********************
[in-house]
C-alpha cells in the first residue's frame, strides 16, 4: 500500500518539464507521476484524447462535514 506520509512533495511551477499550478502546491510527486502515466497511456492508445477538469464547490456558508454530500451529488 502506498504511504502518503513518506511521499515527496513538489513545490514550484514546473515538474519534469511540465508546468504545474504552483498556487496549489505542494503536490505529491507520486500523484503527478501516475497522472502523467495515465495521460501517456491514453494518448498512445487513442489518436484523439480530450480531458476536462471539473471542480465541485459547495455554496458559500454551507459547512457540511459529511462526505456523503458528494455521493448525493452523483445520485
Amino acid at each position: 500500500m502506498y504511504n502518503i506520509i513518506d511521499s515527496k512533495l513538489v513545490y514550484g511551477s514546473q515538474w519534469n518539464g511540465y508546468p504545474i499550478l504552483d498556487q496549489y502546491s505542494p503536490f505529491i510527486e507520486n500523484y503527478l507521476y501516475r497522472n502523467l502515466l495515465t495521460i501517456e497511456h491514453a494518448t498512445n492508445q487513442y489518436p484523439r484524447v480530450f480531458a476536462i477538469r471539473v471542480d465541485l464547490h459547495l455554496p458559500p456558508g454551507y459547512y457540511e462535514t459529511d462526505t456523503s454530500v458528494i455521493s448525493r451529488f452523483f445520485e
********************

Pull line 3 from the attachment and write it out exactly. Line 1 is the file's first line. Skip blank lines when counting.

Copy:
Amino acid at each position: 500500500m502506498y504511504n502518503i506520509i513518506d511521499s515527496k512533495l513538489v513545490y514550484g511551477s514546473q515538474w519534469n518539464g511540465y508546468p504545474i499550478l504552483d498556487q496549489y502546491s505542494p503536490f505529491i510527486e507520486n500523484y503527478l507521476y501516475r497522472n502523467l502515466l495515465t495521460i501517456e497511456h491514453a494518448t498512445n492508445q487513442y489518436p484523439r484524447v480530450f480531458a476536462i477538469r471539473v471542480d465541485l464547490h459547495l455554496p458559500p456558508g454551507y459547512y457540511e462535514t459529511d462526505t456523503s454530500v458528494i455521493s448525493r451529488f452523483f445520485e